Road Test Review
by Lance Oliver; photography by Alfonse Palaima
[This 2009 Kawasaki Vulcan 900 Custom SE and Classic LT Road Test was originally published in the November 2009 issue of Rider magazine]
A demo ride on the new Voyager was the hardest ticket to get at the Kawasaki tent at the Americade Rally in Lake George, New York, in June 2009. It’s human nature to gawk at the newest model loaded with accessories, but when it comes time to lay down money for an everyday ride, most people move to a more practical point on the food chain.
Kawasaki took advantage of the beautiful riding around Americade in New York’s Adirondack region to remind us of some of those bread-and-butter bikes, such as the company’s Vulcan 900s, which happen to be its best-selling cruisers. The Vulcan 900 line offers two basic flavors, three models, plus one Special Edition appearance package. The Custom serves up chopper-esque styling with its 21-inch front tire and slender fork. For an extra $400, the Special Edition version of the Custom adds blacked-out exhaust and engine parts that contrast with valve covers that Kawasaki calls orange but look more like an attractive shade of copper to my eye. Meanwhile, the Classic offers a retro fat-tire look with spoked wheels to please traditionalists. Finally, the Classic LT groups together the accessories needed to make the Vulcan a touring platform: an adjustable windscreen, saddlebags, a more comfortable seat and a passenger backrest.
One thing that doesn’t come across in photos is the Vulcan 900s’ scale. Although most cruiser riders appreciate the manageability that comes with low seat heights and engines tuned for easily accessible torque, few want to look like they’re riding a bike built for newbies. Styling elements such as the broad, 5.3-gallon gas tank, fins that exaggerate the size of the cylinders and a 180-section rear tire make the Vulcan 900s look like larger motorcycles.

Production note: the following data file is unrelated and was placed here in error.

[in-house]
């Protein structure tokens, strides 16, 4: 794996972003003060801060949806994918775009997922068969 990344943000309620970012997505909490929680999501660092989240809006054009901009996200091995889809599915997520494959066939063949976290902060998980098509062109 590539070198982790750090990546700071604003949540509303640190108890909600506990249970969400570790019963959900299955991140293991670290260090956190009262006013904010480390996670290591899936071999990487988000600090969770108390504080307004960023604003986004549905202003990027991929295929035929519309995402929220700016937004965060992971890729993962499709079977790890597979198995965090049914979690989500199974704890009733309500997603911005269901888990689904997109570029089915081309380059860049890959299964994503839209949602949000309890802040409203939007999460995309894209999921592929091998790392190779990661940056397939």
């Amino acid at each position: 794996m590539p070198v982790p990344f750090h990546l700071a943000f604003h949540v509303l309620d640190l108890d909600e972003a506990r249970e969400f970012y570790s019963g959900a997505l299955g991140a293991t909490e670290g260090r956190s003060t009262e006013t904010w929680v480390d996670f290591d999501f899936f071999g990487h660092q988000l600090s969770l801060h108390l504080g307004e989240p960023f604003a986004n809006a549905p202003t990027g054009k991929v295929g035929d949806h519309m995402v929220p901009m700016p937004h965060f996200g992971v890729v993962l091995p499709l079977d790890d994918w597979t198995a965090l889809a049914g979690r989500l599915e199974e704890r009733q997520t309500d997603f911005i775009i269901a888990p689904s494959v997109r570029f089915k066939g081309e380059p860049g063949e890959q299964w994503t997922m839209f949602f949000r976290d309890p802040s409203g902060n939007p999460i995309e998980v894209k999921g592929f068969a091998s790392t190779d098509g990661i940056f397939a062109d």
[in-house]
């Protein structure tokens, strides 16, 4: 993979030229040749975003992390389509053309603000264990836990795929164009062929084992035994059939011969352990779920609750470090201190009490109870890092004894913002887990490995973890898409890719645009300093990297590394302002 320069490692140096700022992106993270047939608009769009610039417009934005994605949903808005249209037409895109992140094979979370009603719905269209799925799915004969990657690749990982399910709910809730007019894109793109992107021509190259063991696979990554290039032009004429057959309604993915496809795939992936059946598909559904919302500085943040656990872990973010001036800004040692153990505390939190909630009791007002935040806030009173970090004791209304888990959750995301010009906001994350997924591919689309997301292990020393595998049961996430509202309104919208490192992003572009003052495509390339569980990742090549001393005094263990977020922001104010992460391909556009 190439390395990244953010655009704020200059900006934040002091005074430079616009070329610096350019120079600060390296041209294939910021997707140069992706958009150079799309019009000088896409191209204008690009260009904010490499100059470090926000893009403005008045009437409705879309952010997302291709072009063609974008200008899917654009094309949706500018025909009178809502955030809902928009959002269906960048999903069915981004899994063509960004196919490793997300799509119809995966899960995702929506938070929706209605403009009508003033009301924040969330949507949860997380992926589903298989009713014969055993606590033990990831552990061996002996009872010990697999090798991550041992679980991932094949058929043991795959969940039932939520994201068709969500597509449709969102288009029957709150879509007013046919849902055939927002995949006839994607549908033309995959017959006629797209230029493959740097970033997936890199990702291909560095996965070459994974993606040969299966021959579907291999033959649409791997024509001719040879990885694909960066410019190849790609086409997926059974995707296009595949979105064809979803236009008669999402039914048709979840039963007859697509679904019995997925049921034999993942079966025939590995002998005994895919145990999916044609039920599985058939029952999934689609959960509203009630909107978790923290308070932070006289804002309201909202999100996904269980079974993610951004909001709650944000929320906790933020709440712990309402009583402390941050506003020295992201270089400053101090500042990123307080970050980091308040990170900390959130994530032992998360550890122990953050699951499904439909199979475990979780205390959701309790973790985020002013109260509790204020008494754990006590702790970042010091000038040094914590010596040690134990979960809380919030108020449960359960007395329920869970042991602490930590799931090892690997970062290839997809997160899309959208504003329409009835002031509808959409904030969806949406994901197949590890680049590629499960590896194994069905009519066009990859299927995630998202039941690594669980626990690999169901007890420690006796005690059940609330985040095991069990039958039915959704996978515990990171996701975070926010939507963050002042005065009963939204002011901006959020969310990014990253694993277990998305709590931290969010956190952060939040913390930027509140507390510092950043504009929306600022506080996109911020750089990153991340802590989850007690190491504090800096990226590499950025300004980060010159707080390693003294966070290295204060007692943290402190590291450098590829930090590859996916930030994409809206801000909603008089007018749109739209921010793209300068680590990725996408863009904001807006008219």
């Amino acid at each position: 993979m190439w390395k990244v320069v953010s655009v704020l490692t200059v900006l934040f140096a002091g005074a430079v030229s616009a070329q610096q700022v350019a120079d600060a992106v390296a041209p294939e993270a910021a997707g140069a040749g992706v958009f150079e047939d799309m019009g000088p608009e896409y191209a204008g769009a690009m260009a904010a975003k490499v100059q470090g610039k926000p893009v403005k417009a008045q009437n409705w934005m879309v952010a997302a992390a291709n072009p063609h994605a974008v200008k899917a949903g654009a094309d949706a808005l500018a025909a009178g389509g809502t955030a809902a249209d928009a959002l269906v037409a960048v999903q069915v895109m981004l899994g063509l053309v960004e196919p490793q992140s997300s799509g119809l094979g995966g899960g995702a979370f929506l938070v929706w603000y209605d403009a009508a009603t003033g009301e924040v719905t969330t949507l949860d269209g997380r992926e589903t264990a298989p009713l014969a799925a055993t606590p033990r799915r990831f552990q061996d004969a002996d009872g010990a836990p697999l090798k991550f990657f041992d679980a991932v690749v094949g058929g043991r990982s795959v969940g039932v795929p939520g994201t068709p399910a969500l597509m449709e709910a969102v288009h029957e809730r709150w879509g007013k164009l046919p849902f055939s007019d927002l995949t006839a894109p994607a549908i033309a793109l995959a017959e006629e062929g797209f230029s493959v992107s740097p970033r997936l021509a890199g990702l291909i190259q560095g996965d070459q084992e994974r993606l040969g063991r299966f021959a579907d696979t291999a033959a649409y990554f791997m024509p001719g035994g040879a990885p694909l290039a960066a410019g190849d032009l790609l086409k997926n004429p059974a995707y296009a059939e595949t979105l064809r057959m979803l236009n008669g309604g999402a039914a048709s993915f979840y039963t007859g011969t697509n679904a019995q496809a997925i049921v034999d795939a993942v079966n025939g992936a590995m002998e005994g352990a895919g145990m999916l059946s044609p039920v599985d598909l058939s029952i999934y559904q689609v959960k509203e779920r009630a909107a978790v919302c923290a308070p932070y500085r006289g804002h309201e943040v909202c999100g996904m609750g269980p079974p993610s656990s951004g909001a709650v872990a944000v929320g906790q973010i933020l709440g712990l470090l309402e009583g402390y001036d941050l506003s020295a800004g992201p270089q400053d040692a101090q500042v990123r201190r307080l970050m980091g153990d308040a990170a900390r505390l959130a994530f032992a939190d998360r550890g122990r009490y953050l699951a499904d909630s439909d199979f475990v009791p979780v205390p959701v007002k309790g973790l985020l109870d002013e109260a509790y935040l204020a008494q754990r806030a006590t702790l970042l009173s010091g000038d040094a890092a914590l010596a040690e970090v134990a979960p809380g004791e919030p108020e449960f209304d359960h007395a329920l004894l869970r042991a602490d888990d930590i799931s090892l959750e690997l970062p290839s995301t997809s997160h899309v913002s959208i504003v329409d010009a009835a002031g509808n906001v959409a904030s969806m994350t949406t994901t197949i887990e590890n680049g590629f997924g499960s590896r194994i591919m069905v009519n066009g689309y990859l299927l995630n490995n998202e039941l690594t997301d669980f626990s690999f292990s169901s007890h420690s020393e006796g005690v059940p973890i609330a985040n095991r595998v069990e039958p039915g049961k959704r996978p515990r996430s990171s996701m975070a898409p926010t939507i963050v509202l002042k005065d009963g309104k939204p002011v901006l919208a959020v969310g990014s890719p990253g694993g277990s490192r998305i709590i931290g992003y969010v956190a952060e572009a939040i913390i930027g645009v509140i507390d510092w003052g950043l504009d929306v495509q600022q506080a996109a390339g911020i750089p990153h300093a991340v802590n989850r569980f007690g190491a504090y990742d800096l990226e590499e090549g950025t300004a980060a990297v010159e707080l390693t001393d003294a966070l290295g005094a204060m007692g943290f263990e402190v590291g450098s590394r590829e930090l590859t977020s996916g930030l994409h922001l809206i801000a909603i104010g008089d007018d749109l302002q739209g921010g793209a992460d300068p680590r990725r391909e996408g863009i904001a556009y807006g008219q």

All three models share nearly identical drivetrains. The 903cc V-twin blends traditional touches many cruiser riders demand with modern technology that provides smoother running and allows Kawasaki to meet proliferating noise and emissions standards. Thus the engine spins a single crankpin to provide the old-style V-twin cadence, but a gear-driven balancer and rubber engine mounts keep the worst vibes away from the rider. Electronic fuel injection, liquid cooling, overhead cams and four valves per cylinder improve efficiency, but the radiator is hidden between the front downtubes of the frame, and the cylinders are finned, just like an air-cooled cruiser of yore. Kawasaki says the V-twin produces a peak 58.2 lb-ft of torque at 3,500 rpm. Power is conveyed to the rear wheel through a five-speed tranny with belt final drive.